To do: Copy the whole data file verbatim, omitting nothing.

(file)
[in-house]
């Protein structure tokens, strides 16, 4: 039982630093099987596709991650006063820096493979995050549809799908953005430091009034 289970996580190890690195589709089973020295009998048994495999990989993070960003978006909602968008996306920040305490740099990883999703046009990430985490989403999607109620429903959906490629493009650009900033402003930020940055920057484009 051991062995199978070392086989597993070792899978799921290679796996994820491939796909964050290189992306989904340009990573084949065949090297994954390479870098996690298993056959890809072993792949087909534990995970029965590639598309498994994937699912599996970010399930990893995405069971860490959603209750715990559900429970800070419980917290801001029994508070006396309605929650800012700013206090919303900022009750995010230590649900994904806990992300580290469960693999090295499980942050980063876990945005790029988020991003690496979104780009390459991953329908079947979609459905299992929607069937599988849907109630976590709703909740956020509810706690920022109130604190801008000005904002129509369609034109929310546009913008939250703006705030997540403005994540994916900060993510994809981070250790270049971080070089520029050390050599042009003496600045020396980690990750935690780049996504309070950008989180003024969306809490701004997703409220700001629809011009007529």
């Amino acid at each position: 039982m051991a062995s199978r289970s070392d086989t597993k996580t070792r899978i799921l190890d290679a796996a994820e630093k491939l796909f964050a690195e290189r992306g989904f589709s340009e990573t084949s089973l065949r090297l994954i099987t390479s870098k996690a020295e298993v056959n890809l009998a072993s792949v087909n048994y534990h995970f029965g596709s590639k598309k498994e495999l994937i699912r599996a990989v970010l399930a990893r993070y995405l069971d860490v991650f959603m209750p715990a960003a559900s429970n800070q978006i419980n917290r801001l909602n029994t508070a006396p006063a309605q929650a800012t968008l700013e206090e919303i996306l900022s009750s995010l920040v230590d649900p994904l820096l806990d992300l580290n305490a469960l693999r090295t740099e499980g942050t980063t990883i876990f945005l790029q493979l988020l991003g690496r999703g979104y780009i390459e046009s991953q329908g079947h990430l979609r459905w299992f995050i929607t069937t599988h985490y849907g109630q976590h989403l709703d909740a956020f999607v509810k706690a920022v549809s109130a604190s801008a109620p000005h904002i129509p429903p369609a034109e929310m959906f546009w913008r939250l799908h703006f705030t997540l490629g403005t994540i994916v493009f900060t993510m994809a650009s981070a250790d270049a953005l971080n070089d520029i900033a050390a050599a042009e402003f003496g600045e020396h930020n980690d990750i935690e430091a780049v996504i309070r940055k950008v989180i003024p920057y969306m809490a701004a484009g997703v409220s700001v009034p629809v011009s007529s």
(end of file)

[in-house]
């Protein structure tokens, strides 16, 4: 039982630093099987596709991650006063820096493979995050549809799908953005430091009034 289970996580190890690195589709089973020295009998048994495999990989993070960003978006909602968008996306920040305490740099990883999703046009990430985490989403999607109620429903959906490629493009650009900033402003930020940055920057484009 051991062995199978070392086989597993070792899978799921290679796996994820491939796909964050290189992306989904340009990573084949065949090297994954390479870098996690298993056959890809072993792949087909534990995970029965590639598309498994994937699912599996970010399930990893995405069971860490959603209750715990559900429970800070419980917290801001029994508070006396309605929650800012700013206090919303900022009750995010230590649900994904806990992300580290469960693999090295499980942050980063876990945005790029988020991003690496979104780009390459991953329908079947979609459905299992929607069937599988849907109630976590709703909740956020509810706690920022109130604190801008000005904002129509369609034109929310546009913008939250703006705030997540403005994540994916900060993510994809981070250790270049971080070089520029050390050599042009003496600045020396980690990750935690780049996504309070950008989180003024969306809490701004997703409220700001629809011009007529």
């Amino acid at each position: 039982m051991a062995s199978r289970s070392d086989t597993k996580t070792r899978i799921l190890d290679a796996a994820e630093k491939l796909f964050a690195e290189r992306g989904f589709s340009e990573t084949s089973l065949r090297l994954i099987t390479s870098k996690a020295e298993v056959n890809l009998a072993s792949v087909n048994y534990h995970f029965g596709s590639k598309k498994e495999l994937i699912r599996a990989v970010l399930a990893r993070y995405l069971d860490v991650f959603m209750p715990a960003a559900s429970n800070q978006i419980n917290r801001l909602n029994t508070a006396p006063a309605q929650a800012t968008l700013e206090e919303i996306l900022s009750s995010l920040v230590d649900p994904l820096l806990d992300l580290n305490a469960l693999r090295t740099e499980g942050t980063t990883i876990f945005l790029q493979l988020l991003g690496r999703g979104y780009i390459e046009s991953q329908g079947h990430l979609r459905w299992f995050i929607t069937t599988h985490y849907g109630q976590h989403l709703d909740a956020f999607v509810k706690a920022v549809s109130a604190s801008a109620p000005h904002i129509p429903p369609a034109e929310m959906f546009w913008r939250l799908h703006f705030t997540l490629g403005t994540i994916v493009f900060t993510m994809a650009s981070a250790d270049a953005l971080n070089d520029i900033a050390a050599a042009e402003f003496g600045e020396h930020n980690d990750i935690e430091a780049v996504i309070r940055k950008v989180i003024p920057y969306m809490a701004a484009g997703v409220s700001v009034p629809v011009s007529s």